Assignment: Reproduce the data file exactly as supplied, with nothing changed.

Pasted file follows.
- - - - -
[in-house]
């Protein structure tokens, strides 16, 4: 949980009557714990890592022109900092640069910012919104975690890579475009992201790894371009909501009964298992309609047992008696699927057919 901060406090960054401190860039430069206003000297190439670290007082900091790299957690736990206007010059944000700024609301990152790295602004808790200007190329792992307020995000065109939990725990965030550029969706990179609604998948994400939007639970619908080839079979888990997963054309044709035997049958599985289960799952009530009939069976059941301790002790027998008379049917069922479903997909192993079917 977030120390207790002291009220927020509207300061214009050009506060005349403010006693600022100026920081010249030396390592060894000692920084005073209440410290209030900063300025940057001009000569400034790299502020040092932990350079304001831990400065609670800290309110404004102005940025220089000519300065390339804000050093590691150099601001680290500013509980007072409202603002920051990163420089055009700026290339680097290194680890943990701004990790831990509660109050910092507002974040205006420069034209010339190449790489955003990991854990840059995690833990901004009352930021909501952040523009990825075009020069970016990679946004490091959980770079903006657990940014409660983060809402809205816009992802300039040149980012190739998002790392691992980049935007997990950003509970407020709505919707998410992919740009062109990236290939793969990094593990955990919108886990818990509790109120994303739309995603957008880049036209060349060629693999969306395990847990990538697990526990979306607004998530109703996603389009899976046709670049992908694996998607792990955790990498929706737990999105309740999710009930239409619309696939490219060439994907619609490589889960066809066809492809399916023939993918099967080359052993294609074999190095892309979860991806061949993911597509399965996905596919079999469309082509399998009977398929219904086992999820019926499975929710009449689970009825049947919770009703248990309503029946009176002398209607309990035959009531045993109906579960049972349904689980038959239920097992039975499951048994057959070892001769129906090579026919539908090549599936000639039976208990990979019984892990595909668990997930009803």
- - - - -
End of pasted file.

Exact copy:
[in-house]
């Protein structure tokens, strides 16, 4: 949980009557714990890592022109900092640069910012919104975690890579475009992201790894371009909501009964298992309609047992008696699927057919 901060406090960054401190860039430069206003000297190439670290007082900091790299957690736990206007010059944000700024609301990152790295602004808790200007190329792992307020995000065109939990725990965030550029969706990179609604998948994400939007639970619908080839079979888990997963054309044709035997049958599985289960799952009530009939069976059941301790002790027998008379049917069922479903997909192993079917 977030120390207790002291009220927020509207300061214009050009506060005349403010006693600022100026920081010249030396390592060894000692920084005073209440410290209030900063300025940057001009000569400034790299502020040092932990350079304001831990400065609670800290309110404004102005940025220089000519300065390339804000050093590691150099601001680290500013509980007072409202603002920051990163420089055009700026290339680097290194680890943990701004990790831990509660109050910092507002974040205006420069034209010339190449790489955003990991854990840059995690833990901004009352930021909501952040523009990825075009020069970016990679946004490091959980770079903006657990940014409660983060809402809205816009992802300039040149980012190739998002790392691992980049935007997990950003509970407020709505919707998410992919740009062109990236290939793969990094593990955990919108886990818990509790109120994303739309995603957008880049036209060349060629693999969306395990847990990538697990526990979306607004998530109703996603389009899976046709670049992908694996998607792990955790990498929706737990999105309740999710009930239409619309696939490219060439994907619609490589889960066809066809492809399916023939993918099967080359052993294609074999190095892309979860991806061949993911597509399965996905596919079999469309082509399998009977398929219904086992999820019926499975929710009449689970009825049947919770009703248990309503029946009176002398209607309990035959009531045993109906579960049972349904689980038959239920097992039975499951048994057959070892001769129906090579026919539908090549599936000639039976208990990979019984892990595909668990997930009803």